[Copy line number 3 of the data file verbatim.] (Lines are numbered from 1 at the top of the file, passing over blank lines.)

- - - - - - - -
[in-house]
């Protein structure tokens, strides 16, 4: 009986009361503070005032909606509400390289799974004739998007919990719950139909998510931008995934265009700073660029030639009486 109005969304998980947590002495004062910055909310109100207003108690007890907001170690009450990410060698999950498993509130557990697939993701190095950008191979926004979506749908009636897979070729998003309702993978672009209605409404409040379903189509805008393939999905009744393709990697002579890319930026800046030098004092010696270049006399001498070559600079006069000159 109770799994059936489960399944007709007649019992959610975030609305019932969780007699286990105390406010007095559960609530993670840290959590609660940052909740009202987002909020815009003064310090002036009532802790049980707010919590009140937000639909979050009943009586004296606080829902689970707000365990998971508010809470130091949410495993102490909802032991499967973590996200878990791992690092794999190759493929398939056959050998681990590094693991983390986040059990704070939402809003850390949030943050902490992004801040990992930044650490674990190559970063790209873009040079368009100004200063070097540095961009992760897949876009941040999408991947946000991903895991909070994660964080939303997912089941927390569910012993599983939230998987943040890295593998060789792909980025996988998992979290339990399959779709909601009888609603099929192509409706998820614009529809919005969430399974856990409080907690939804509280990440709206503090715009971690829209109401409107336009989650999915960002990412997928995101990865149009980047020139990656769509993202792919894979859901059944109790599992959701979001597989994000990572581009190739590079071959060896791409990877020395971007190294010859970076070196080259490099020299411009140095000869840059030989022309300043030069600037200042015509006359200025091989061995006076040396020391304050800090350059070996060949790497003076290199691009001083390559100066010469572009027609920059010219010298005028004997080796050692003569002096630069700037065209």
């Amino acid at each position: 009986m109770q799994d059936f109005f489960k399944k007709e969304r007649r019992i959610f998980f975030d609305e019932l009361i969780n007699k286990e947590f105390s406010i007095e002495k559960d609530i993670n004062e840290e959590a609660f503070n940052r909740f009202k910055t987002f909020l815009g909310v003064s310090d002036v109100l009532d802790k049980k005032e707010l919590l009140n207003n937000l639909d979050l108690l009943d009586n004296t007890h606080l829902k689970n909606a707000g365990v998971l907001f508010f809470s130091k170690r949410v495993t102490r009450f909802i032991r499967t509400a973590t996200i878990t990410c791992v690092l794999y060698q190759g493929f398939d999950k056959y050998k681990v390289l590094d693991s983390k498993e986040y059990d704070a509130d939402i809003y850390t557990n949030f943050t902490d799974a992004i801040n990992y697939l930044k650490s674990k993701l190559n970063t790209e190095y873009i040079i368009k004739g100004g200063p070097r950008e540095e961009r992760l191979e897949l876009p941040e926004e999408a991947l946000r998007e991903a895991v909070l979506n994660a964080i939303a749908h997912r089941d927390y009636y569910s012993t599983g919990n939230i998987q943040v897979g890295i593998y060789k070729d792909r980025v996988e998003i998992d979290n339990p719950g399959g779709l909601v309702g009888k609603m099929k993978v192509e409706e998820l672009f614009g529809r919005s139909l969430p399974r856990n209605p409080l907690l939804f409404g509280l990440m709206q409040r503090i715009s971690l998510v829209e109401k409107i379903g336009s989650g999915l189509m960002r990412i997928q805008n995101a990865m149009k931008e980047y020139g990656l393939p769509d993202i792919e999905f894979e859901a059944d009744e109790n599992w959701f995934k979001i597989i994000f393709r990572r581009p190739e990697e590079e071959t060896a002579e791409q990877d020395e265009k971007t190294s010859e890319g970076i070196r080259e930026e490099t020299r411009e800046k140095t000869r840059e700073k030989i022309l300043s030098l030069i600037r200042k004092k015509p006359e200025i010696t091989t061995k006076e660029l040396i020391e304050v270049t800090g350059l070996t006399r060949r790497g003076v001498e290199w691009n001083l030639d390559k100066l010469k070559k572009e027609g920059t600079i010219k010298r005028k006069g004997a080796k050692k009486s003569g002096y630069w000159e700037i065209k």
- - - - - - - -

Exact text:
């Amino acid at each position: 009986m109770q799994d059936f109005f489960k399944k007709e969304r007649r019992i959610f998980f975030d609305e019932l009361i969780n007699k286990e947590f105390s406010i007095e002495k559960d609530i993670n004062e840290e959590a609660f503070n940052r909740f009202k910055t987002f909020l815009g909310v003064s310090d002036v109100l009532d802790k049980k005032e707010l919590l009140n207003n937000l639909d979050l108690l009943d009586n004296t007890h606080l829902k689970n909606a707000g365990v998971l907001f508010f809470s130091k170690r949410v495993t102490r009450f909802i032991r499967t509400a973590t996200i878990t990410c791992v690092l794999y060698q190759g493929f398939d999950k056959y050998k681990v390289l590094d693991s983390k498993e986040y059990d704070a509130d939402i809003y850390t557990n949030f943050t902490d799974a992004i801040n990992y697939l930044k650490s674990k993701l190559n970063t790209e190095y873009i040079i368009k004739g100004g200063p070097r950008e540095e961009r992760l191979e897949l876009p941040e926004e999408a991947l946000r998007e991903a895991v909070l979506n994660a964080i939303a749908h997912r089941d927390y009636y569910s012993t599983g919990n939230i998987q943040v897979g890295i593998y060789k070729d792909r980025v996988e998003i998992d979290n339990p719950g399959g779709l909601v309702g009888k609603m099929k993978v192509e409706e998820l672009f614009g529809r919005s139909l969430p399974r856990n209605p409080l907690l939804f409404g509280l990440m709206q409040r503090i715009s971690l998510v829209e109401k409107i379903g336009s989650g999915l189509m960002r990412i997928q805008n995101a990865m149009k931008e980047y020139g990656l393939p769509d993202i792919e999905f894979e859901a059944d009744e109790n599992w959701f995934k979001i597989i994000f393709r990572r581009p190739e990697e590079e071959t060896a002579e791409q990877d020395e265009k971007t190294s010859e890319g970076i070196r080259e930026e490099t020299r411009e800046k140095t000869r840059e700073k030989i022309l300043s030098l030069i600037r200042k004092k015509p006359e200025i010696t091989t061995k006076e660029l040396i020391e304050v270049t800090g350059l070996t006399r060949r790497g003076v001498e290199w691009n001083l030639d390559k100066l010469k070559k572009e027609g920059t600079i010219k010298r005028k006069g004997a080796k050692k009486s003569g002096y630069w000159e700037i065209k």